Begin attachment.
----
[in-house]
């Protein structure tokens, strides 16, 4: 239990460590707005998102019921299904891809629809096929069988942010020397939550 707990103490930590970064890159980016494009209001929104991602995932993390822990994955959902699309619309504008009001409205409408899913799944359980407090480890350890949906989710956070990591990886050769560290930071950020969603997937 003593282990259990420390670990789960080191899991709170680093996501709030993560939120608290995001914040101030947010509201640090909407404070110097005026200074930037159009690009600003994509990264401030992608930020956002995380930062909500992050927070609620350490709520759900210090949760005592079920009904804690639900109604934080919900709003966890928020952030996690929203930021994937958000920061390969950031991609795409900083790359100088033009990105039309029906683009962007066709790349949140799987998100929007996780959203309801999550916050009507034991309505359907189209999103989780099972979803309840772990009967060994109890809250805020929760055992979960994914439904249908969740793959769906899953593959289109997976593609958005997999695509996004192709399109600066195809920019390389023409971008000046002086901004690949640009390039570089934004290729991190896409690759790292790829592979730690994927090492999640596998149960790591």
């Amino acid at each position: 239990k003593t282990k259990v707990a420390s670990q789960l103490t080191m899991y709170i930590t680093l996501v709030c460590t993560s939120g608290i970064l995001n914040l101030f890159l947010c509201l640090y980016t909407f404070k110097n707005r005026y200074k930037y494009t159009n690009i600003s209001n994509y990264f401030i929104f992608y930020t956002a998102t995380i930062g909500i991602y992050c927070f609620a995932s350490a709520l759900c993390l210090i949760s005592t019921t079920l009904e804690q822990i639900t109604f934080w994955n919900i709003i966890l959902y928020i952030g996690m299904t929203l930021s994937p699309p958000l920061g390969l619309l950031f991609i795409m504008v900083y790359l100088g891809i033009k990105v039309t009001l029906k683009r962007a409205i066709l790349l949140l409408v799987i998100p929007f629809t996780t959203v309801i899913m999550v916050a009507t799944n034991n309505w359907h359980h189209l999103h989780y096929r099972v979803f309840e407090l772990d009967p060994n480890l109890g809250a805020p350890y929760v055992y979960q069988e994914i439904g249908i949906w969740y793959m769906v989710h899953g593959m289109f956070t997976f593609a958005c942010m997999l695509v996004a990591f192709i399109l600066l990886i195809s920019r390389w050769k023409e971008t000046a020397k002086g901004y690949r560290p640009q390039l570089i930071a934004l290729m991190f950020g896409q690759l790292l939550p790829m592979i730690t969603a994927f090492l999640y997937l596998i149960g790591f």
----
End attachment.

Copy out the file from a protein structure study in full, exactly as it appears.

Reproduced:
[in-house]
């Protein structure tokens, strides 16, 4: 239990460590707005998102019921299904891809629809096929069988942010020397939550 707990103490930590970064890159980016494009209001929104991602995932993390822990994955959902699309619309504008009001409205409408899913799944359980407090480890350890949906989710956070990591990886050769560290930071950020969603997937 003593282990259990420390670990789960080191899991709170680093996501709030993560939120608290995001914040101030947010509201640090909407404070110097005026200074930037159009690009600003994509990264401030992608930020956002995380930062909500992050927070609620350490709520759900210090949760005592079920009904804690639900109604934080919900709003966890928020952030996690929203930021994937958000920061390969950031991609795409900083790359100088033009990105039309029906683009962007066709790349949140799987998100929007996780959203309801999550916050009507034991309505359907189209999103989780099972979803309840772990009967060994109890809250805020929760055992979960994914439904249908969740793959769906899953593959289109997976593609958005997999695509996004192709399109600066195809920019390389023409971008000046002086901004690949640009390039570089934004290729991190896409690759790292790829592979730690994927090492999640596998149960790591």
């Amino acid at each position: 239990k003593t282990k259990v707990a420390s670990q789960l103490t080191m899991y709170i930590t680093l996501v709030c460590t993560s939120g608290i970064l995001n914040l101030f890159l947010c509201l640090y980016t909407f404070k110097n707005r005026y200074k930037y494009t159009n690009i600003s209001n994509y990264f401030i929104f992608y930020t956002a998102t995380i930062g909500i991602y992050c927070f609620a995932s350490a709520l759900c993390l210090i949760s005592t019921t079920l009904e804690q822990i639900t109604f934080w994955n919900i709003i966890l959902y928020i952030g996690m299904t929203l930021s994937p699309p958000l920061g390969l619309l950031f991609i795409m504008v900083y790359l100088g891809i033009k990105v039309t009001l029906k683009r962007a409205i066709l790349l949140l409408v799987i998100p929007f629809t996780t959203v309801i899913m999550v916050a009507t799944n034991n309505w359907h359980h189209l999103h989780y096929r099972v979803f309840e407090l772990d009967p060994n480890l109890g809250a805020p350890y929760v055992y979960q069988e994914i439904g249908i949906w969740y793959m769906v989710h899953g593959m289109f956070t997976f593609a958005c942010m997999l695509v996004a990591f192709i399109l600066l990886i195809s920019r390389w050769k023409e971008t000046a020397k002086g901004y690949r560290p640009q390039l570089i930071a934004l290729m991190f950020g896409q690759l790292l939550p790829m592979i730690t969603a994927f090492l999640y997937l596998i149960g790591f």